To anyone familiar with the physiology of sales, this is the benefit statement / value proposition. Effective learning can certainly begin by walking learners though a strong value proposition. And my experience as an instructor-trainer informs me that individuals with a sales background have a leg up on their instructor course classmates understanding how to gain a learner’s attention.

Although gaining attention is labeled the first task, it is also the most constantly called upon. Effective Learning will not take place if the learner’s attention is not coupled to the “lesson” from start to finish.

Inform learners of objectives
Tell them what you are going to tell them and explain what outcomes to expect! Does, “at the end of this presentation you’ll be able to…” sound at all familiar? It should because it’s an essential step integral to the success of an SDI™, TDI™ instructor training course. Early in each lesson students should be presented a list of learning objectives. This fires-up expectancy in their minds and helps motivate learners to buy into the lesson and complete it.

Perhaps more importantly, the list of lesson objectives forms the base scaffolding that assessment of performance and certification are built upon. Therefore it is essential that this instructional event be clearly presented and completely understood by everyone in the class. The phrasing of objectives, the way an instructor presents his or her expectations to the class, colors everything else that happens during the course. Instructor trainers evaluating the progress of instructor candidates, will heavily weight these actions in that evaluation.

Stimulate recall of prior learning
Associating new information with existing knowledge. This event can be triggered by the instructor, by the student or by some other source. The classic opening, “Have you ever experienced your ears popping or hurting when driving through the mountains or when flying?” is an example of this event in action. Establishing some comparison to past shared experience and lessons learned will facilitate the learning process for a new concept. It is easier for students to encode and store information in their long-term memory, when there are ties built between it and pervious personal experience and knowledge. The way this was hammered home to me was, “New concepts will not stick without old associations to hold them in place.” I thank long-time friend Bret Gilliam for that particular nugget.

Perhaps the most simple and straightforward way to stimulate recall is to ask students questions about previous experiences. Having them dig around in their memory and then build the associations with previous concepts themselves is the sort of rich-content experience that will have them thinking their instructor is a genius; when in fact their instructor sat back and watched… no more.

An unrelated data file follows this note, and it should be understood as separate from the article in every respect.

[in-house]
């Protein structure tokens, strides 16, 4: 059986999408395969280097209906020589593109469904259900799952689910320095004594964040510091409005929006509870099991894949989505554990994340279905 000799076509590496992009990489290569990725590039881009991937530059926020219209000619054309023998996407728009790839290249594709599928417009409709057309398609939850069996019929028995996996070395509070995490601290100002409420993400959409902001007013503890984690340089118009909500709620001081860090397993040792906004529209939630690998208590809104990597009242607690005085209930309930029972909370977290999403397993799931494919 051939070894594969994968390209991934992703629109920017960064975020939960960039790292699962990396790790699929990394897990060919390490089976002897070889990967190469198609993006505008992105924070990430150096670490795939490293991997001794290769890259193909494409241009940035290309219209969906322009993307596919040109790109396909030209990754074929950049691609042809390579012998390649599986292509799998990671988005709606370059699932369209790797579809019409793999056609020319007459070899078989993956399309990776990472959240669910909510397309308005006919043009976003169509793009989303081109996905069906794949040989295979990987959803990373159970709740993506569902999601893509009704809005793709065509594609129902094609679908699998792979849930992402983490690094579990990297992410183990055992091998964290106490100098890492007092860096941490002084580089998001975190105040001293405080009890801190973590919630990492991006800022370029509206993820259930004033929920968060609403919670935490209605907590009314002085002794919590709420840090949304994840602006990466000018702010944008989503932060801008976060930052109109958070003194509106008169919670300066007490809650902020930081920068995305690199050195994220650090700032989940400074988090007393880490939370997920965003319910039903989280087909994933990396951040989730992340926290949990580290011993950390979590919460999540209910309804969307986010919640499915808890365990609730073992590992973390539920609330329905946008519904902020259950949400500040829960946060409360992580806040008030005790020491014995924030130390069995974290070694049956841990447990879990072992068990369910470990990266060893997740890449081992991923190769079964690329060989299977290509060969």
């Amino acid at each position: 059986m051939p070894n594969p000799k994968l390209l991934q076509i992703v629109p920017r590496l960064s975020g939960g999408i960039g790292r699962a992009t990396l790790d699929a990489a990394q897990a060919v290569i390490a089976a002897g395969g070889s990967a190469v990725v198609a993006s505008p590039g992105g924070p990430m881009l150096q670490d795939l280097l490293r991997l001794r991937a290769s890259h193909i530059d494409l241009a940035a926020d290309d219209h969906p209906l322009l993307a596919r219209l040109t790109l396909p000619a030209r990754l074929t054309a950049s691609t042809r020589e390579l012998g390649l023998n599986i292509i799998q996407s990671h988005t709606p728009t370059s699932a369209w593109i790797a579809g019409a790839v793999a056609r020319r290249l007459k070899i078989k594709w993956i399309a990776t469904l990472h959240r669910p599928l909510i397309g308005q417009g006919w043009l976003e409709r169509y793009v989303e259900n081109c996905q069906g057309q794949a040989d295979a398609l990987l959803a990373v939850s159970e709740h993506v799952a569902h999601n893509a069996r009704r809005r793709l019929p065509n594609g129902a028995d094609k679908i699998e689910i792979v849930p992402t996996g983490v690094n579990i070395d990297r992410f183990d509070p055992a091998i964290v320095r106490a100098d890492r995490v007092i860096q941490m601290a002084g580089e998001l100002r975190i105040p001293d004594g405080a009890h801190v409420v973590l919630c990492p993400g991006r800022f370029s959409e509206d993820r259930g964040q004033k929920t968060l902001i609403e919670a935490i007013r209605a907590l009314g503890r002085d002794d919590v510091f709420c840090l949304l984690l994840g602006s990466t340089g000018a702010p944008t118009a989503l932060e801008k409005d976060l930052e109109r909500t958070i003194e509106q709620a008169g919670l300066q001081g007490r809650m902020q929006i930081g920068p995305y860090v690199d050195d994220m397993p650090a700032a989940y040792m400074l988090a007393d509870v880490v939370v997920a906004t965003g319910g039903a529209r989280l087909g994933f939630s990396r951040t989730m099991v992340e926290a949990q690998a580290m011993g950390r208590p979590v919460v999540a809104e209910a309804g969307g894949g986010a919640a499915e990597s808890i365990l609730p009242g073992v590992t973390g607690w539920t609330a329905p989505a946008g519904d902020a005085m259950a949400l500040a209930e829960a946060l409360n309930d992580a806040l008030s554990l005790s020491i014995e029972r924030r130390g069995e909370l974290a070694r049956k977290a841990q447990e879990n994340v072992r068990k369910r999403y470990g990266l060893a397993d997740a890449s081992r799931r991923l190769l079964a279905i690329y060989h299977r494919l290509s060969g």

Present the content
Tell them what you told them you were going to tell them. This is where the meat, potatoes and crème brûlée of the new content is served to the student. The size of the portions and how they are arranged on the plate depends on the way the course work was designed. However, effective learning is best guaranteed when content is rationed out and organized meaningfully, and typically is explained and then demonstrated by the instructor or an assistant (divemaster for example).

To maximize appeal and broaden the impact and effectiveness of this event, a variety of presentation styles and media should be used. Text, graphics, audio narration, video, self-directed exploration, even chalk and talk all qualify. Also, with a well-designed course and rationally executed learning materials, the content message will be audience appropriate and presented in a logical progression. For example; a detailed discussion on Fick’s Laws of Diffusion and their influence on dual-gas phase decompression algorithms, with a group of newly-certified open water divers is likely to be a one-sided conversation. On the other hand; cut the topic down to its core essentials — several factors can drive bubble growth in a diver’s bloodstream — make it appropriate for beginning divers — ascent rates are important on all dives including those within the NDL — and effective learning may take place.

Provide “learning guidance”
An instructor’s role is to help students grasp the core essentials. Demonstrate, show examples, dispel myths, indicate erroneous examples, explain with diagrams, help with mnemonics and analogies. Ask questions. Different students respond to different stimuli in unique ways… and the same student may be motivated to learn by changing stimuli from one day to the next. An instructor’s challenge is to recognize these subtleties in the classroom, swimming pool, ocean or lake. The key traits for an instructor during this step are empathy and patience. The guidance offered during this event, will help learners encode information ready for storage in long-term memory.

Elicit performance (practice)
This is the event of instruction during which the student confirms for themselves that they have a correct understanding of what’s being taught. In the case of an in water skill such as clearing a mask of backward fining, they get to perform practice drills that test the new skill or demonstrate changed or new behavior. Repetition further increases the likelihood of retention and mastery of the subject/skill.